I totally agree that a new starting business must be very careful about signing lease. It can really kill your business. Your business might go up or down and don’t expect landlord have any understanding. Some businesses really go out of business because they have a a lease they cannot get out. We had similar experience when we tried to get from our previous lease (office was too small) and landlord wanted over $16,000 in payments just to get us out (the monthly payment for $1,400) and we had only 1,5 years remaining. We offered $9,000 to landlord (6 months) and there was no way to make a deal.
So be very careful. If you are starting new business and can do it from home than do it from home. Wait as long as possible to get office. Once you get office make sure you have sublease right. If something go wrong you will be able to sublease to someone else and negotiate very hard the best rent possible.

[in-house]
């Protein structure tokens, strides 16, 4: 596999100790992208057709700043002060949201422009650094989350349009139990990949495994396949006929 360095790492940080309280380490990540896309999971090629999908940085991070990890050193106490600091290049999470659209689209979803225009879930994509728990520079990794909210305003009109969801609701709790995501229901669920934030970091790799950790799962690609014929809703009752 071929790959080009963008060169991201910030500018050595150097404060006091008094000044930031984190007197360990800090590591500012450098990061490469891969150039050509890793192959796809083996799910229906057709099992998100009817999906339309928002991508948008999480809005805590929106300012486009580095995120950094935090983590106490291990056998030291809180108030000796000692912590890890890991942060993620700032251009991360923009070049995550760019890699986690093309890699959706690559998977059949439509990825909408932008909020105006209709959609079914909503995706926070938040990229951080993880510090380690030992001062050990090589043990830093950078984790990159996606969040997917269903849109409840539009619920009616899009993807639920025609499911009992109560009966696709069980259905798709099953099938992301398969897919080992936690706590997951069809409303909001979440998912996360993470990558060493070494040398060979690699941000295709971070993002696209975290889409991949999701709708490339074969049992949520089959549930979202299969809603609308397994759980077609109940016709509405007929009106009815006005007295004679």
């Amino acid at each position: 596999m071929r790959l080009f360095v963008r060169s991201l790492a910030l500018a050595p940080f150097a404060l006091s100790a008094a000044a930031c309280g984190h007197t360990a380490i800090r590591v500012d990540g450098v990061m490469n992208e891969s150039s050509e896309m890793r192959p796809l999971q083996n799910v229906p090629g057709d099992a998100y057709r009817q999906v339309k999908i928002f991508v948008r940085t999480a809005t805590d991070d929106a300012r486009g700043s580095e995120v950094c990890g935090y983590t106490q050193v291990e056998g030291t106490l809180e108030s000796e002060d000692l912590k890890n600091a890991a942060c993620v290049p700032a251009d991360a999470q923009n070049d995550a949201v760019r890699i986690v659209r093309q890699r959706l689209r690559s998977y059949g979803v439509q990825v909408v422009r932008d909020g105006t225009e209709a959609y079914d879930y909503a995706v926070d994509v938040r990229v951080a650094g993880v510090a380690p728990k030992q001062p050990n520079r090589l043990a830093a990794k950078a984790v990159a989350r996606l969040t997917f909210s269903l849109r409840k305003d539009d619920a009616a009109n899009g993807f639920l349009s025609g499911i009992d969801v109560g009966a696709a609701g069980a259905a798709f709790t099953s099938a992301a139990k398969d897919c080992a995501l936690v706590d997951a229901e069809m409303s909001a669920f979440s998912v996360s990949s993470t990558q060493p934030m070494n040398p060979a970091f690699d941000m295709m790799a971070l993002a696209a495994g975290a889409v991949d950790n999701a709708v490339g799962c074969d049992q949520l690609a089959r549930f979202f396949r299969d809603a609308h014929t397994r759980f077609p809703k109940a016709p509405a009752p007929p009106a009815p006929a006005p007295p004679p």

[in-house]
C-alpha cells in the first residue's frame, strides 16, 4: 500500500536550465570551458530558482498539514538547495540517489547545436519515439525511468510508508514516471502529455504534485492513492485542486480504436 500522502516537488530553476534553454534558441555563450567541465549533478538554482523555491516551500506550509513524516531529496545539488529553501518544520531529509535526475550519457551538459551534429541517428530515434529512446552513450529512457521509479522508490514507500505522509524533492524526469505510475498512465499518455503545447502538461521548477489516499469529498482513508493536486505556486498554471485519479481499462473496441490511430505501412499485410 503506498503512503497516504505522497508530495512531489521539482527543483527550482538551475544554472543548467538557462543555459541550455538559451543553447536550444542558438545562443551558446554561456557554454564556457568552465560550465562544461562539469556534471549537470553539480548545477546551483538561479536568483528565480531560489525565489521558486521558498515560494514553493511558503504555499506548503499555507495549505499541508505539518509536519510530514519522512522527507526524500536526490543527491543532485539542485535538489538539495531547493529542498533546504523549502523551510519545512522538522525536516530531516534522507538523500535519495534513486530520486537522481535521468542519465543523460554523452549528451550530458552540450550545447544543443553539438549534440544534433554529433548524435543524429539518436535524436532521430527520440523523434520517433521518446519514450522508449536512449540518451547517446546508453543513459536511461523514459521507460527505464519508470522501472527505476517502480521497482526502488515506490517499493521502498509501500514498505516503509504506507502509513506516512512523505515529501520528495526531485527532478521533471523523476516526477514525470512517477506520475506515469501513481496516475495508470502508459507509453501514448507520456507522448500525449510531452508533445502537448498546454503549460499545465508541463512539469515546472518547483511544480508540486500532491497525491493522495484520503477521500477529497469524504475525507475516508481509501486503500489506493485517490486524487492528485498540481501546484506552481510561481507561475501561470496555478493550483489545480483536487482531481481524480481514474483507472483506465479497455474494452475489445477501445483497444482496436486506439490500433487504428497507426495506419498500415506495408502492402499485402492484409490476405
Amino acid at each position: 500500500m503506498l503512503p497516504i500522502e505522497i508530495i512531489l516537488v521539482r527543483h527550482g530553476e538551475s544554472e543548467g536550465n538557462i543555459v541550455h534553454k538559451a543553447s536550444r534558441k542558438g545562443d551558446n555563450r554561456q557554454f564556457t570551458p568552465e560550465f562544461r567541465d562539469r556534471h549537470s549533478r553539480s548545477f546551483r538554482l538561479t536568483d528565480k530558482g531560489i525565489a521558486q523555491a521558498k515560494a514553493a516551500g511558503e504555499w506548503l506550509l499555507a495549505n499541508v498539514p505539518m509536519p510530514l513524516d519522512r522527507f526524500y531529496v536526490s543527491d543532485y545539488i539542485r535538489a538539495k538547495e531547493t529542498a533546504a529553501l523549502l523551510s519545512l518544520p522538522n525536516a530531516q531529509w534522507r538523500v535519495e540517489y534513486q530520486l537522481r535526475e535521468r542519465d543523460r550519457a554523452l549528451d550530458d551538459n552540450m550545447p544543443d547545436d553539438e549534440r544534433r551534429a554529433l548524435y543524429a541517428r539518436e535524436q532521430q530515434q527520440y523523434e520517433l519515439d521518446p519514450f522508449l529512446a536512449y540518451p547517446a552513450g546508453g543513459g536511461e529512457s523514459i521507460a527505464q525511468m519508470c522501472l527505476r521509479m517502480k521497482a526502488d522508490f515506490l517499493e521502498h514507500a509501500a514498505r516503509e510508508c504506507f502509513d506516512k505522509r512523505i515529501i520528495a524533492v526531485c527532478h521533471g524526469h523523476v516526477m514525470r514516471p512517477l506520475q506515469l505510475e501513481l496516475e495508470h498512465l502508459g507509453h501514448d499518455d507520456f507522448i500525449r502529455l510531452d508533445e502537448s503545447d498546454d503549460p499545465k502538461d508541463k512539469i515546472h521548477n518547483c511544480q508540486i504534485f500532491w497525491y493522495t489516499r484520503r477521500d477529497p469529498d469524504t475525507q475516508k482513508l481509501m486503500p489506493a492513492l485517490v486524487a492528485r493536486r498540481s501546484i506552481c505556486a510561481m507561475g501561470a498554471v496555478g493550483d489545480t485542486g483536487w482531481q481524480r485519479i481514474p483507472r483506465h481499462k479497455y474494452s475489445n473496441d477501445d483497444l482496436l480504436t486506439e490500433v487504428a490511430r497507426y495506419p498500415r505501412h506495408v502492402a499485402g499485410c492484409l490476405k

Learn from the mistakes done by others. Fred at VC Cliche of the Week says: “So forgive me if I flip out the next time I see a company bring a huge long term lease to the Board for approval. It’s not a good thing to be in the bricks and mortar business. Keep your rents low. Sign short term leases and get clauses that let you out. Don’t let your leases bring you down. It’s happened to many people, don’t let it happen to you.”« Return to all articles